On what do I base this prediction? First of all, there are signs that Lajos Simicska means business. He will use his considerable talent and financial resources to build a media empire that can take on state television and radio, a task that is, let’s face it, not terribly difficult. He began by appointing Péter Tarr to be one of the directors of HírTV. Tarr worked for Radio Free Europe until 1994 when he moved over to MTV. In 1997 he became the first managing editor of RTL Klub. In that capacity he was influential in exposing some of the corruption cases of the 1990s. According to Esti Újság, Tarr is gathering a fantastic staff at HírTV that should be able to produce the best news television in Hungary. The plan is to produce a program that “would restore the pillars of democracy and the power of the media.” Well, one could say that this is far too optimistic a scenario and that Simicska is not the most obvious man to lead the fight for democracy and against corruption. Admittedly, but he seems determined to ruin his old friend Viktor Orbán. People who know both men, like Gábor Fodor, a former friend from college days, are certain that this fight will last until only one of them is left standing.

So, what are the signs that encourage me to predict real changes on the mediascape? First of all, the report from the far-right wing media that half of the reporters of Magyar Nemzet and HírTV had quit turned out to be premature. For instance, Szabolcs Szerető, one of the people who quit last Friday, has already changed his mind and returned to the fold. He was the editor of the Monday edition of the paper.

Second, one can already detect substantial changes both in news reporting and in the opinion pieces in Magyar Nemzet. Let’s take a piece of news that has occupied the Hungarian media in the last two days. The chairman of Fidesz’s youth branch (ifjúsági tagozat) was caught with €30,000 of counterfeit currency. Fidesz immediately tried to distance itself, claiming that the young man had been removed from the party way back in 2012. The proof they presented was specious. In the past Magyar Nemzet would have supported the Fidesz position regardless of how ridiculous it was. But not this time. Let’s start with the headline: “He didn’t pay his membership fee and therefore was expelled?” The article continues with an honest description of the case and leaves no doubt that the Fidesz version is most likely untrue. In fact, when the article refers to the culprit as the “former chairman” of the organization, the writer or the editor put a question mark after the word “former.”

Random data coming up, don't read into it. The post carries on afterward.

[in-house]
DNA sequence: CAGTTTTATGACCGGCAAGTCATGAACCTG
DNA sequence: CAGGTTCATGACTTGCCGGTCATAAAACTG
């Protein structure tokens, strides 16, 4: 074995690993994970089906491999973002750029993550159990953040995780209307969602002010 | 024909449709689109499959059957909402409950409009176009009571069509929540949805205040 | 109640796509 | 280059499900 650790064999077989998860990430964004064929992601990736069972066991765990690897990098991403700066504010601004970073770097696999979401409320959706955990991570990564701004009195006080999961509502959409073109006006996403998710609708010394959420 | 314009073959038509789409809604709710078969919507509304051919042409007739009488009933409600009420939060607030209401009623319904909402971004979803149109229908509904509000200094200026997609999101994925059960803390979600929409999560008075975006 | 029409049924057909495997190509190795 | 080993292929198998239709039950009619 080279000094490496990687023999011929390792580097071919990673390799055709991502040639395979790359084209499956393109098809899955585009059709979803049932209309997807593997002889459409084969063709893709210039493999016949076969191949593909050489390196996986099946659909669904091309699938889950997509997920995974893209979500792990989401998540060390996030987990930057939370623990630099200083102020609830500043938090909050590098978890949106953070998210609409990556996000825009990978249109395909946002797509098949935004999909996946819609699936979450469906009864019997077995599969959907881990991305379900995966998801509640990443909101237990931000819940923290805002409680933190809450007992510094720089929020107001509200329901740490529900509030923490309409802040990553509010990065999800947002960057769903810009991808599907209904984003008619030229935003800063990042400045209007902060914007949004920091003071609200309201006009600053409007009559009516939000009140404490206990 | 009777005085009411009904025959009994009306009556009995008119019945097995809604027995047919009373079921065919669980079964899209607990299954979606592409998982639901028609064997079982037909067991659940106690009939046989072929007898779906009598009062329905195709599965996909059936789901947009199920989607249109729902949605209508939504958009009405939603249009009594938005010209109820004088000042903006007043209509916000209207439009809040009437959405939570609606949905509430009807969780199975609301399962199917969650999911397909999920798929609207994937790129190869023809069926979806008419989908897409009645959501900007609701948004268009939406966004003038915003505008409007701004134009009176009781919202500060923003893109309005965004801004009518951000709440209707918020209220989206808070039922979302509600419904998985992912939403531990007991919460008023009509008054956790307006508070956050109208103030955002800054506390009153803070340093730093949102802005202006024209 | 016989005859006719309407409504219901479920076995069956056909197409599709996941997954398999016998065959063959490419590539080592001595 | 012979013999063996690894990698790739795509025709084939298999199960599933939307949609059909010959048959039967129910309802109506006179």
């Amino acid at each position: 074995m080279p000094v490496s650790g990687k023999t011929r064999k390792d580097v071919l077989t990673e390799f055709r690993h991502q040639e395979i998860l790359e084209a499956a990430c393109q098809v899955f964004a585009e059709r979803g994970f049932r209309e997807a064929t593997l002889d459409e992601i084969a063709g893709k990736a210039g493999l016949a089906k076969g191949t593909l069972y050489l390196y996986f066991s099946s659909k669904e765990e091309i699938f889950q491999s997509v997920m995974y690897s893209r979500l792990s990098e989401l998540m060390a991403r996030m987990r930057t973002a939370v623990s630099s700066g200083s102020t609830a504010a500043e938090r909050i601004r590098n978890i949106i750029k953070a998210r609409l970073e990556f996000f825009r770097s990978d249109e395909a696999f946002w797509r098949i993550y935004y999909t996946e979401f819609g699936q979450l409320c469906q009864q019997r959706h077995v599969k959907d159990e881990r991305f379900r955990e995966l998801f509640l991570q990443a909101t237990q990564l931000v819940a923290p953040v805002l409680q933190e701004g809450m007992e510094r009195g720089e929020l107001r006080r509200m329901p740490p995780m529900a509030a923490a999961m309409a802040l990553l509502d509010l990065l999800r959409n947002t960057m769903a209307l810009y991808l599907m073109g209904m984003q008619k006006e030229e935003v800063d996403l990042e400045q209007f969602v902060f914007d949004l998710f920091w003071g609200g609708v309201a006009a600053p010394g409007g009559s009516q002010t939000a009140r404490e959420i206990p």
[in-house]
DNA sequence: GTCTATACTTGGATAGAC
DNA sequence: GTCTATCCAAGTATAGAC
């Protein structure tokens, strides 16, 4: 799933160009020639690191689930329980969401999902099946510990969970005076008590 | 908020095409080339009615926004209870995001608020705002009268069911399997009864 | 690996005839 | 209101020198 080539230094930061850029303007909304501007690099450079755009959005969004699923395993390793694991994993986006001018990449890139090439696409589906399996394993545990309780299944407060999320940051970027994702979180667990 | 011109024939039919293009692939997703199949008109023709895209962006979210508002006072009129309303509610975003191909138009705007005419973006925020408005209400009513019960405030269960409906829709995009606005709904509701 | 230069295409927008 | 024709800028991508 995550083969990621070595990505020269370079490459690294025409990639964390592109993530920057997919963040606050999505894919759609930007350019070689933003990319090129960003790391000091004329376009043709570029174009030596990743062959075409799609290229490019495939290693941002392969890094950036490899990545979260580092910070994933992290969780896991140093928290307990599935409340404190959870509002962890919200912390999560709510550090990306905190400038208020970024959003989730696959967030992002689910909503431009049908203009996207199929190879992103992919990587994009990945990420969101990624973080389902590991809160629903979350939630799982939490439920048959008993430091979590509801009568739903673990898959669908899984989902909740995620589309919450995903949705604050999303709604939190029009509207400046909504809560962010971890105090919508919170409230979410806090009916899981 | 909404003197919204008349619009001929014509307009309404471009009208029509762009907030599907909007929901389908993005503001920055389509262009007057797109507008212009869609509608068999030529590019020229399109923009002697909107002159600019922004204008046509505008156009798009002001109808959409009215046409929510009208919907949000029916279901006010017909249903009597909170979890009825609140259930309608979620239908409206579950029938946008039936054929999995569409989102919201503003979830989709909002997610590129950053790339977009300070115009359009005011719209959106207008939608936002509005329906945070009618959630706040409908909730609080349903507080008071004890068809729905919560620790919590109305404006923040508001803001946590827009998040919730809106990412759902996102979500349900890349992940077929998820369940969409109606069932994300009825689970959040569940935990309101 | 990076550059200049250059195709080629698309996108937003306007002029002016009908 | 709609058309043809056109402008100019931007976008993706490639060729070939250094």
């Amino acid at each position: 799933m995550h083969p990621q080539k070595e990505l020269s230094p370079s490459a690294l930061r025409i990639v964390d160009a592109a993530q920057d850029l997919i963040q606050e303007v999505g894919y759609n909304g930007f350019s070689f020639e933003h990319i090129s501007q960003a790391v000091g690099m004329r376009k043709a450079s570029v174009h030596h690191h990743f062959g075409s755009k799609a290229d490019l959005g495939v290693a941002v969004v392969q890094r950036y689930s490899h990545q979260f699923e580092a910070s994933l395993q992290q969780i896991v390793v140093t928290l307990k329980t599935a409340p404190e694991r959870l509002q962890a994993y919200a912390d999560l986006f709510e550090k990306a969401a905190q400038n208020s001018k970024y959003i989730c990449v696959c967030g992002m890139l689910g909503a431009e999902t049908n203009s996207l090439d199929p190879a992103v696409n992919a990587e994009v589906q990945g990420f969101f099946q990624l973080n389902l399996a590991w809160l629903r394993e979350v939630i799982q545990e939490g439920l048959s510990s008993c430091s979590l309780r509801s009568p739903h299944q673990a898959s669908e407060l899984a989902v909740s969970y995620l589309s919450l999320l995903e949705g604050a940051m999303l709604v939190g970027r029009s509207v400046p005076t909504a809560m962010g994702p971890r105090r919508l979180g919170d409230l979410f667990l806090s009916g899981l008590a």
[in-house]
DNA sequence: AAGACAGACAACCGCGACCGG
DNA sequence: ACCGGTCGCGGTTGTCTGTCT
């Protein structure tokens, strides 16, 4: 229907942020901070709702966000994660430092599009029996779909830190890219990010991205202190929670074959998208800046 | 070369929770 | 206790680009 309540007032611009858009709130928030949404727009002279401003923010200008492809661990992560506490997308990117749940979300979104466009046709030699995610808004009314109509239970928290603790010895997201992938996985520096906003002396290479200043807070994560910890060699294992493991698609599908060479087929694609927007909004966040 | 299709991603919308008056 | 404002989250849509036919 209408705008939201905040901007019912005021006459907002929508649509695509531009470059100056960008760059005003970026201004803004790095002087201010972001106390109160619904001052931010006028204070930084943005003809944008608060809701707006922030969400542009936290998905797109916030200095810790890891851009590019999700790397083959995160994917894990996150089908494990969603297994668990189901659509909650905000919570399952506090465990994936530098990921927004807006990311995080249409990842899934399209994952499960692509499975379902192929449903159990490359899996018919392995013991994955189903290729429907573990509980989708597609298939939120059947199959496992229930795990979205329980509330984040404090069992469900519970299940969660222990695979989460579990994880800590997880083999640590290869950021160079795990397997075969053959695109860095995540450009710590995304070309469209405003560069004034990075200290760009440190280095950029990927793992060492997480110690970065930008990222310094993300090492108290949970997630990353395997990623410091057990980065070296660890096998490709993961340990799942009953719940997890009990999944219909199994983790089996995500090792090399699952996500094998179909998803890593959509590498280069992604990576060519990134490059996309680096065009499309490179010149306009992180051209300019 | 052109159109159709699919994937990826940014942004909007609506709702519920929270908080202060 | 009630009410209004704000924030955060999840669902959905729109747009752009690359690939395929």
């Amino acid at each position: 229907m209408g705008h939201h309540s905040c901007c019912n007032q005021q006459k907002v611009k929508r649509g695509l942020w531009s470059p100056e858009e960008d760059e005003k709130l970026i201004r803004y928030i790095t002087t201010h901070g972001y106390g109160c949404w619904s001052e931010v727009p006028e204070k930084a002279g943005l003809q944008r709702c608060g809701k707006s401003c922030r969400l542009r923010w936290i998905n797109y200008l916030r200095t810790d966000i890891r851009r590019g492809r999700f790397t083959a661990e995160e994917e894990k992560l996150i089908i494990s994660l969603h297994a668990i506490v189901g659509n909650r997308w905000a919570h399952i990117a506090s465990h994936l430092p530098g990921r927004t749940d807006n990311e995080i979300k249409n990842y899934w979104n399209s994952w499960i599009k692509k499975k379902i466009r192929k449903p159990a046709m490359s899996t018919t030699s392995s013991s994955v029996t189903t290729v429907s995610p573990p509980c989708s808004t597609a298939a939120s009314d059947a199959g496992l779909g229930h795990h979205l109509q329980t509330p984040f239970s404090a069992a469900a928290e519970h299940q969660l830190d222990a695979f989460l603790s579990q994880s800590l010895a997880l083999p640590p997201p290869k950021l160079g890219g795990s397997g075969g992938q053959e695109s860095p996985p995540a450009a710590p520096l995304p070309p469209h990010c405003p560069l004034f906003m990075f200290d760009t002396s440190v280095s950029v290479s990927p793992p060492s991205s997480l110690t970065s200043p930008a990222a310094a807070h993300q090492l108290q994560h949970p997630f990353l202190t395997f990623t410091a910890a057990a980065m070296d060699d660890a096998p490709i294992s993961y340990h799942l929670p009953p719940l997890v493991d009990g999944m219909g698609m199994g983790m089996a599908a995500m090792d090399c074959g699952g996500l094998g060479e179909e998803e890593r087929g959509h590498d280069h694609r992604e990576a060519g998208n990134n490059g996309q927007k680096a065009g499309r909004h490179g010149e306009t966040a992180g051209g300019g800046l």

The same is true of Zsuzsanna Körmendy, who used to write the most vicious editorials about the opposition and was always supportive of the government and Fidesz. Zsolt Bayer predicted that “everybody from Csaba Lukács to Zsuzsanna Körmendy will quit because they will not be ready to write articles” demanded by Simicska. Yet today Körmendy wrote a piece titled “Self-examination never hurts.” Here Körmendy confronts her readers with the steady decline in Fidesz support and calls on the party “to examine its decisions thoroughly.” From here on the government should make wiser and more thoughtful decisions because “there is nothing more pitiful and destructive than taking back in full or in part earlier decisions. One ought not to experiment with citizens who have been losing their patience.” This kind of language is new in Magyar Nemzet. So it’s no wonder that Policy Agenda, a think tank, is certain that “after five years of governing Fidesz has lost its media,” which will be deadly for the future of the party.

But that’s not all. The most faithful Gábor Borókai, editor-in-chief of Heti Valóság, who served Viktor Orbán’s government as its spokesman between 1998 and 2002, stood by Lajos Simicska and against his former boss in an editorial that appeared today. For Borókai it is obvious that with the Simicska-Orbán duel “an unpredictable tectonic shift began that will turn into an elemental rearrangement on the right.” According to him, that kind of change has been long in coming. In plain language, the performance of the third Orbán government is dismal. In the past year Viktor Orbán has been preoccupied with his balancing act between Merkel and Putin while at home everything is falling apart. People have had enough of a government that wants to rearrange every facet of their lives. They want to be left alone.

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Of course, Borókai is still a man of the right, but not the kind that Orbán surrounds himself with these days. He is yearning for the “western, strong, sovereign and ‘polgári’ Hungary which Viktor Orbán wanted to build in 1998.” In 2010 Orbán set out to fulfill this wish, and he did rebuild a devastated economy, but “since then everything around us has changed for the worse. While searching for new solutions one shouldn’t forget the original goal. Otherwise, the chandelier will fall on us.” Borókai’s piece is full of contradictions, but it must be difficult to admit that his assessment of Viktor Orbán and his ideology has most likely been wrong all along. Even in 1998 when he decided to represent the first Orbán government. At one point he claims that “it is not too late” for Fidesz to find itself, but elsewhere he talks about an elemental reorganization of the right. Eventually these right-wing journalists will sort out their ideas, but at least they have begun writing as individuals instead of media servants of the government.

Meanwhile Reporters Without Borders published its World Press Freedom Index, 2014. In the last four years Hungary’s ranking dropped from 23d to 64th out of 180 countries. While the situation in Poland, the Czech Republic, and Slovakia is considered to be good, in Hungary there are “noticeable problems.” Even the Romanian press is freer than the Hungarian. Hungary is in the cluster with Croatia, Serbia, Kosovo, Macedonia, Greece, and Albania. Nothing to be proud of. But perhaps there will be a revolt of the right-wing journalists and with it will come a freer press and perhaps even political change.

Viktor Orbán no longer needs the oligarchs’ right-wing media

It was on January 9 that I wrote a post about the reorganization of the state media. I used the word “state” instead of “public” because by now Hungarian public television and radio are no more than government propaganda tools. I also wrote about Viktor Orbán’s vindictiveness, which is manifesting itself in plans for a state TV channel devoted exclusively to news. With this move Orbán is creating an alternative, backed by the state budget, to Lajos Simicska’s HírTV, which until recently faithfully served his and Fidesz’s policies. The two men had differences, however, and in Simicska’s media empire, of which HírTV is only one outlet, a few mildly critical programs and articles have appeared of late. For Orbán such disloyalty cannot go unpunished. Hence the new state news channel.